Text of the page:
Learn how to protect yourself from social engineering threats like phishing
In 2021, an estimated 302 million Americans used the internet at least once per month. Amid our technologically reliant era, this is no surprise. As the number of internet users continues to rise, however, so will the number of cyberattacks. One of the most common and most effective types of attacks available to hackers is social engineering.
Utilizing techniques such as phishing, pretexting, and baiting, social engineering attacks often make the victim think they are being contacted by a reputable source and are needed to help with an urgent task. There are many types of specific attacks that can fall under the umbrella of social engineering, but the one thing they all have in common is that they seek to gain access to sensitive information by trying to force human error. Security systems are more difficult to hack than ever before, but people still need access to these systems and can be misled.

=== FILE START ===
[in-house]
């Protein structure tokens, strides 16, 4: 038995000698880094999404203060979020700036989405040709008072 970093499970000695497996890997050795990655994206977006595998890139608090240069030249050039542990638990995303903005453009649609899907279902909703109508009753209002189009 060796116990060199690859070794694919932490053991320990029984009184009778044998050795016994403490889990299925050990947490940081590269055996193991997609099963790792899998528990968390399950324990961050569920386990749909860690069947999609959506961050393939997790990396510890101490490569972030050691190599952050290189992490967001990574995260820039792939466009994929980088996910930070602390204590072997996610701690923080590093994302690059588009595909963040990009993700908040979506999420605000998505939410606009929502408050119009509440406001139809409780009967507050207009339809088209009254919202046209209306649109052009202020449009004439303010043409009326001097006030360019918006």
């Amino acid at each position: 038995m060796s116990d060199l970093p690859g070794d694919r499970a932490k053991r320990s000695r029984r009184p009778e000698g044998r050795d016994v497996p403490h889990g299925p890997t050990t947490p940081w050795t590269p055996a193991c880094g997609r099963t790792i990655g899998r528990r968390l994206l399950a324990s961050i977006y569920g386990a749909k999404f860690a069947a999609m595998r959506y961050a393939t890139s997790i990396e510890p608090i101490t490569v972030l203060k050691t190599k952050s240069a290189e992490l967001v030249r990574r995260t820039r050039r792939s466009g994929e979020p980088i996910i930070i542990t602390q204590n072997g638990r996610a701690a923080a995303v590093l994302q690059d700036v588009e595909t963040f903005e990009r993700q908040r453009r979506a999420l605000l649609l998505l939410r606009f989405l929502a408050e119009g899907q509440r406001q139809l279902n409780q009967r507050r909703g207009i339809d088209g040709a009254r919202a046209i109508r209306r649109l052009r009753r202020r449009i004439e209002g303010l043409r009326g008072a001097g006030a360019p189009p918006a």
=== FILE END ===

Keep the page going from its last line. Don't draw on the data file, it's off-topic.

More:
So, what should you do if you suspect you are experiencing a social engineering attack? Social engineering attacks work because they manipulate our trust in people. Education and awareness are the first lines of defense. For basic knowledge concerning what is the best way to protect against social engineering, Quizlet offers a crash course. Some flashcards cover definitions and multiple-choice questions like, “Which of the following is a defense for social engineering?” These offer a good foundation for understanding how to prevent social engineering.
This article will go over a variety of different social engineering tactics and how to defend yourself and your business from the attacks. Some of the concepts covered will be how to prevent baiting, social engineering example lists, common phishing techniques, social engineering signs, general awareness of the threats, and more.